For the most part, I’ve kept most of my spend on my Delta SkyMiles® Reserve American Express Card to get the status boost from spending $30,000 in 2020. That worked out well since Delta offered 4x miles on groceries in June and July (offer no longer available). I also ended up paying my rent one time on my AAdvantage Aviator Black World Elite Mastercard (which is no longer open for applications) since all spending currently counts toward million miler status on AA. Not much, but since I’m not flying American Airlines at the moment, it gave me a little credit there. The information for the AAdvantage Aviator Black card has been collected independently by The Points Guy. The card details on this page have not been reviewed or provided by the card issuer.
Related: The best travel credit cards
Katie Genter, Reporter
Before the pandemic, I was putting most of my spending on the Chase Sapphire Reserve. After all, globetrotting as a digital nomad meant that most of my expenses would code as travel or dining. But, now that I’m traveling by RV in the U.S., my primary expenses have changed. Now, I’m using the Citi Premier® Card at gas stations and supermarkets, the Citi Prestige® Card for take-out, the Chase Freedom (which is no longer open for applications) for Walmart expenses and The Blue Business® Plus Credit Card from American Express for everyday spending. The information for the Citi Prestige and Chase Freedom has been collected independently by The Points Guy. The card details on this page have not been reviewed or provided by the card issuer.
Andrew Kunesh, senior reporter, cards & loyalty
My credit card strategy has changed drastically during the pandemic. While my grocery and dining spend typically still goes on my Amex Gold, I frequently switch it to cards offering temporary spend bonuses or earning multipliers. For example, I’ve charged this month’s dining to my Marriott Bonvoy Brilliant™ American Express® Card since it’s offering 10x points per dollar spent through Oct. 31, 2020. Likewise, I received an offer to earn 20,000 Marriott Bonvoy points after spending $2,000 or more on the card by the end of November. This further sweetens the deal and quickly leads me to free hotel stays in the future.
I’ve also switched everyday spending to the Delta Reserve card. It offers 500 bonus redeemable miles and Medallion Qualifying Miles (MQM) per $1,000 spent through the end of the year. This helps me boost my MQM balance, which is rolling over to next year due to the pandemic. I’ve started paying for things like car insurance, rent and other miscellaneous expenses with this card, too.
Long story short: I am putting my spend on cards I never thought I’d use this heavily. This helps me diversify my points portfolio for post-pandemic travel. Keep an eye out for Amex Offers and other promotions if you’re interested in doing the same.
Chris Dong, Reporter
Before the pandemic, the Amex Gold card was one of my go-to cards thanks to the 4x earnings at restaurants, which I fully took advantage of in New York City. However, during the peak of COVID-19 as restaurants closed, I still used the Amex Gold with its 4x bonus on U.S. supermarkets (up to $25,000 in purchases per calendar year; then 1x). For a couple of months, I got my food (including groceries) delivered. In the last six months, I also opened two hotel cards, the Hilton Honors American Express Surpass® Card and the World of Hyatt Credit Card, and worked to hit the welcome offer/sign-up bonus on both. While I wasn’t traveling in the spring, I wanted to earn more hotel points for future trips. Now, I have a healthy balance of both Hilton and Hyatt points for my fall and winter adventures.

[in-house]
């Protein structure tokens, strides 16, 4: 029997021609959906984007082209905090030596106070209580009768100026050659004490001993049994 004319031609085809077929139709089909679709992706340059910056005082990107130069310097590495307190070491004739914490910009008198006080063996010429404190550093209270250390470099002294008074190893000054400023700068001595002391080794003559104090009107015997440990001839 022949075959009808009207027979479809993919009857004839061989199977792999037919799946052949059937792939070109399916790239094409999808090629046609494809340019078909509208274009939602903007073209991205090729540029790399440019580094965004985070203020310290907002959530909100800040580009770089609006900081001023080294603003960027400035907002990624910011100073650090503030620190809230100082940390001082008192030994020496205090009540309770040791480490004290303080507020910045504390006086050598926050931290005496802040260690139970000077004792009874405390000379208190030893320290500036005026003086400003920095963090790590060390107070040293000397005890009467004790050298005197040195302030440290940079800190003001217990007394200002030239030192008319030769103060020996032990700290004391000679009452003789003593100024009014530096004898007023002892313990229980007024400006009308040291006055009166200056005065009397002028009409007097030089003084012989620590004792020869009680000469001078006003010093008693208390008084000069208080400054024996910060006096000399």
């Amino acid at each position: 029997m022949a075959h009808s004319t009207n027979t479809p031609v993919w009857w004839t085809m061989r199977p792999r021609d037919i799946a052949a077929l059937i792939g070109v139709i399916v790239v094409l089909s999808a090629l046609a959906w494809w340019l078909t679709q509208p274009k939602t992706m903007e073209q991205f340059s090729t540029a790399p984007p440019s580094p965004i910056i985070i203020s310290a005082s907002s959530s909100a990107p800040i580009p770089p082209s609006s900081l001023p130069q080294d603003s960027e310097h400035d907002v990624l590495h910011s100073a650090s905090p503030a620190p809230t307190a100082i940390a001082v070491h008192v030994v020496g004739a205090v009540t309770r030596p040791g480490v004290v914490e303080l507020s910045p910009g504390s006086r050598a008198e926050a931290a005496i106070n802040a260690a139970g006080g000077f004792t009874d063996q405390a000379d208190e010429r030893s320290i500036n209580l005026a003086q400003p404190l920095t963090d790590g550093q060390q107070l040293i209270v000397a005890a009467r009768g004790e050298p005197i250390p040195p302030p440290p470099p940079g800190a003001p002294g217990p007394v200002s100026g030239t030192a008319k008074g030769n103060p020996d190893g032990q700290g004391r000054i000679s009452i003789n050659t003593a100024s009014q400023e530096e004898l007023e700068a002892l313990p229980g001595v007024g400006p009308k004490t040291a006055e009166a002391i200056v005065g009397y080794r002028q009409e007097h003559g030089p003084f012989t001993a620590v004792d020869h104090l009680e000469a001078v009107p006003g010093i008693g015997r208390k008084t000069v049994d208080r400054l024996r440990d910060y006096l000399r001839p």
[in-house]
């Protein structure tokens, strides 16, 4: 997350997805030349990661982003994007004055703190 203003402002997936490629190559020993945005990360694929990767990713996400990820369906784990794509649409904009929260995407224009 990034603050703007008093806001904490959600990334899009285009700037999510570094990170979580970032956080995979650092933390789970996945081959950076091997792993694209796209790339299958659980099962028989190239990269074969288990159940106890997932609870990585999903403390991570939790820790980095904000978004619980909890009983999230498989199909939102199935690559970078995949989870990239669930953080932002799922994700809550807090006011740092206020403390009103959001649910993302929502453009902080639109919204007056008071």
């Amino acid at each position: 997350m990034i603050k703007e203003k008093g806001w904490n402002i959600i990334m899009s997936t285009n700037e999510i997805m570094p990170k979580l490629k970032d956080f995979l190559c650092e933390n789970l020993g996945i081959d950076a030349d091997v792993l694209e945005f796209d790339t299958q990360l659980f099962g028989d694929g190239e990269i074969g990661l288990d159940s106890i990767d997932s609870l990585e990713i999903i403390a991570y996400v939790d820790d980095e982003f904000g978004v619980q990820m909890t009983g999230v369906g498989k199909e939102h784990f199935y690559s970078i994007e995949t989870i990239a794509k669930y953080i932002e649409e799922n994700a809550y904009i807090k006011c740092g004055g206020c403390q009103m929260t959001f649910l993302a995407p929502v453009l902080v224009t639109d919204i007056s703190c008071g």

Related: The best hotel credit cards
Will Flood, Senior Associate
My card choice pre- and post-COVID-19 has not changed much, as I rely on my Amex Gold. However, how I am using it has changed. Before COVID-19, I spent a lot of time dining out with friends or ordering takeout. However, when the pandemic hit, I started cooking at home much more often, so I now leverage the high 4x on supermarket spending on my Amex Gold (on the first $25,000 in purchases per calendar year; then 1x) much more than I ever have in the past. I haven’t felt the need to switch to a cash-back card or other cards for my groceries.
Mitchell Stoutin, Director of Engineering
My usual cards strategy is to maximize a trio of Chase cards: The Freedom Unlimited for non-category spend, Freedom for the rotating 5% categories, and Chase Sapphire Reserve for most travel and dining. I put some spend on the Alaska Airlines Visa Signature® credit card as well, usually to build a miles balance for taking the family on trips where two of us can use the Companion Pass and the third can book with points.
In the pandemic, though, I find myself using just one card more and more often —The Amex Gold, for three reasons. First, I only buy food now, whether it’s carry-out from the Indian restaurant up the road, Instacart or a grocery run, and I get 4x points. Second, the Amex Offers have been on point lately. Right now, I have a “2,000 points for every $3,500 spent” offer on my card, which brings the non-category return above my Freedom Unlimited’s 1.5x. I’ve also used offers for a hotel stay, furniture shopping and blue light-filtering computer glasses.
Third, I’ve bought a few big-ticket items since the pandemic started, including auto accessories for road trips, fitness equipment and furniture. Amex Gold gives me higher caps on purchase protection and warranty claims than the no-annual-fee Chase or airline cobranded cards, so that’s my card these days.
For rates and fees of the Blue Cash Preferred card, click here.
Featured image by Fairfax Media via Getty Images
Welcome to The Points Guy!